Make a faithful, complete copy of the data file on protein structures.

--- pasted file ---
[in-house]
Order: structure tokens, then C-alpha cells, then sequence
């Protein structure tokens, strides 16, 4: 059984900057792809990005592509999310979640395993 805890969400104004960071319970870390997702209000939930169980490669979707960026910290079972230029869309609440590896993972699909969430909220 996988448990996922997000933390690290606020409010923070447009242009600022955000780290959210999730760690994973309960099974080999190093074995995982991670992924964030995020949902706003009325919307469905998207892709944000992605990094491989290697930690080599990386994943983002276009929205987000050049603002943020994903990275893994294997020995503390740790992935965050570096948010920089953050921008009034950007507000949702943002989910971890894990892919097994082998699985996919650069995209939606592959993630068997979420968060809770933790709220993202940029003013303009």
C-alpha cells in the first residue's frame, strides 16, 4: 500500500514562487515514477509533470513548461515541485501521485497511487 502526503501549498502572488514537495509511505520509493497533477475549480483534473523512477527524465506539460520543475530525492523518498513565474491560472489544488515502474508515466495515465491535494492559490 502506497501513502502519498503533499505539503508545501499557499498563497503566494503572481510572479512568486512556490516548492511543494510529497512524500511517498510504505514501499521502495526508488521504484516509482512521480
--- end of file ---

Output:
[in-house]
Order: structure tokens, then C-alpha cells, then sequence
């Protein structure tokens, strides 16, 4: 059984900057792809990005592509999310979640395993 805890969400104004960071319970870390997702209000939930169980490669979707960026910290079972230029869309609440590896993972699909969430909220 996988448990996922997000933390690290606020409010923070447009242009600022955000780290959210999730760690994973309960099974080999190093074995995982991670992924964030995020949902706003009325919307469905998207892709944000992605990094491989290697930690080599990386994943983002276009929205987000050049603002943020994903990275893994294997020995503390740790992935965050570096948010920089953050921008009034950007507000949702943002989910971890894990892919097994082998699985996919650069995209939606592959993630068997979420968060809770933790709220993202940029003013303009």
C-alpha cells in the first residue's frame, strides 16, 4: 500500500514562487515514477509533470513548461515541485501521485497511487 502526503501549498502572488514537495509511505520509493497533477475549480483534473523512477527524465506539460520543475530525492523518498513565474491560472489544488515502474508515466495515465491535494492559490 502506497501513502502519498503533499505539503508545501499557499498563497503566494503572481510572479512568486512556490516548492511543494510529497512524500511517498510504505514501499521502495526508488521504484516509482512521480